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Derivation of Law of Sines and Cosines

Date: 11/02/97 at 14:58:12
From: Yuan Tao
Subject: Derivation of law of Sines and Cosines

How do you derive the law of sines and the law of cosines?

Date: 11/03/97 at 14:31:23
From: Doctor Pete
Subject: Re: Derivation of law of Sines and Cosines

Generally, there are several ways to prove the Law of Sines and the 
Law of Cosines, but I will provide one of each here: Let ABC be a 
triangle with angles A, B, C and sides a, b, c, such that angle A 
subtends side a, etc. 

Theorem (Law of Sines).  Sin[A]/a = Sin[B]/b = Sin[C]/c.

Proof. Draw the perpendicular (altitude) from B to side b, and suppose 
this has length h. Then note that Sin[C] = h/a, or h = a Sin[C].  
Similarly, Sin[A] = h/c, or h = c Sin[A]. 

Therefore, a Sin[C] = c Sin[A] or Sin[A]/a = Sin[C]/c, since neither a 
nor c has length 0. Clearly, if we were to draw another altitude h', 
say, from A to a, we would find by a similar argument that 
Sin[B]/B = Sin[C]/c, and hence the result follows.

Theorem (Law of Cosines).  c^2 = a^2 + b^2 - 2ab Cos[C].

Proof. Place triangle ABC on a Cartesian coordinate system such that 
angle C is at the origin and length a lies on the x-axis. Then length 
b is the other ray from the origin. We can easily identify the 
coordinates of two of the vertices: Vertex C lies at (0,0), and 
vertex B lies at (a,0).  We must identify vertex A, which lies 
somewhere in quadrant I or II (since angle C < 180 degrees). But the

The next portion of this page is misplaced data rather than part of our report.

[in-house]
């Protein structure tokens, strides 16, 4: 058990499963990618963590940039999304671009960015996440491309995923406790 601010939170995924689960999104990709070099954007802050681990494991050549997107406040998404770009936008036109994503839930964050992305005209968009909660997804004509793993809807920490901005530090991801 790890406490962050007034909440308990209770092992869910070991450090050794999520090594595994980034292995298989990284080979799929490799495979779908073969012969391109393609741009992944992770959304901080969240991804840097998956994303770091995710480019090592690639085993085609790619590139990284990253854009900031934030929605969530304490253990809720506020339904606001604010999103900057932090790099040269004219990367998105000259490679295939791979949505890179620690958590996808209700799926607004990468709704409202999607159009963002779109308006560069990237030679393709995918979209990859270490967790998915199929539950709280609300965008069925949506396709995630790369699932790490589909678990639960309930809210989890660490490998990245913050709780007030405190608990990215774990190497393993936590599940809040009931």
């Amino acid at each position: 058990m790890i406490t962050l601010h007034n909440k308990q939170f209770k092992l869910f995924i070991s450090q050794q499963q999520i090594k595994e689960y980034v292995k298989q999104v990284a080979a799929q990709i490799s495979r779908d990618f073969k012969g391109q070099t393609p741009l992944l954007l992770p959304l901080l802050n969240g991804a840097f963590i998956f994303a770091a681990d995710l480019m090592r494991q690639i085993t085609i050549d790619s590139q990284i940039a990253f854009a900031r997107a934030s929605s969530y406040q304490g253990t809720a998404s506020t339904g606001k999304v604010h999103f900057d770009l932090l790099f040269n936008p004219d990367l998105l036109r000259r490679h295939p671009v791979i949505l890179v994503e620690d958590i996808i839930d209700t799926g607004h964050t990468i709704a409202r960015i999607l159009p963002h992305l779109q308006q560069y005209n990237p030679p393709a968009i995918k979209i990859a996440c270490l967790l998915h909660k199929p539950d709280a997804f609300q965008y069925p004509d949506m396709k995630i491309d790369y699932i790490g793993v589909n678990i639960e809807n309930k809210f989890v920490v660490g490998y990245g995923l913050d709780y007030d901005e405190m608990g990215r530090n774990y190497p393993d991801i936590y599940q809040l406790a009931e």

x-coordinate of A is b Cos[C], as can be seen by drawing the 
perpendicular from A to the x-axis. Similarly, the y-coordinate
is b Sin[C]. Hence A lies at (b Cos[C], b Sin[C]). Therefore, the 
length of c is given by the distance between A and B, which is by the 
distance formula

     c = Sqrt[(a - b Cos[C])^2 + (b Sin[C])^2]

or upon squaring both sides,

     c^2 = (a - b Cos[C])^2 + (b Sin[C])^2
         = a^2 - 2ab Cos[C] + b^2 Cos[C]^2 + b^2 Sin[C]^2
         = a^2 + b^2 (Cos[C]^2 + Sin[C]^2) - 2ab Cos[C].

But Cos[C]^2 + Sin[C]^2 = 1 for any angle C, and therefore

     c^2 = a^2 + b^2 - 2ab Cos[C].

I hope that was understandable. To really get a feel for the proofs,
draw out the diagrams. Clearly, the Law of Cosines is a more difficult
proof, but it is really a generalization of the Pythagorean Theorem, 
since in the right-angle case (C = 90), Cos[C] = 0 and we obtain 
c^2 = a^2 + b^2. This is why we often see the Law of Cosines written 
as c^2 = ... instead of the equally valid form

     a^2 = b^2 + c^2 - 2bc Cos[A].

Another little tidbit of interest is that the proof of the Law of 
Sines can be taken in a slightly different direction to show that the 
area of a triangle is (ab Sin[C])/2 = (bc Sin[A])/2 = (ac Sin[B])/2.

There's also a Law of Tangents, but I don't quite remember the 
formula. It's not commonly used, and it really amounts to just a bunch 
of trigonometric manipulation, so it's not that exciting.

-Doctor Pete,  The Math Forum
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Associated Topics:
College Triangles and Other Polygons
College Trigonometry
High School Triangles and Other Polygons
High School Trigonometry

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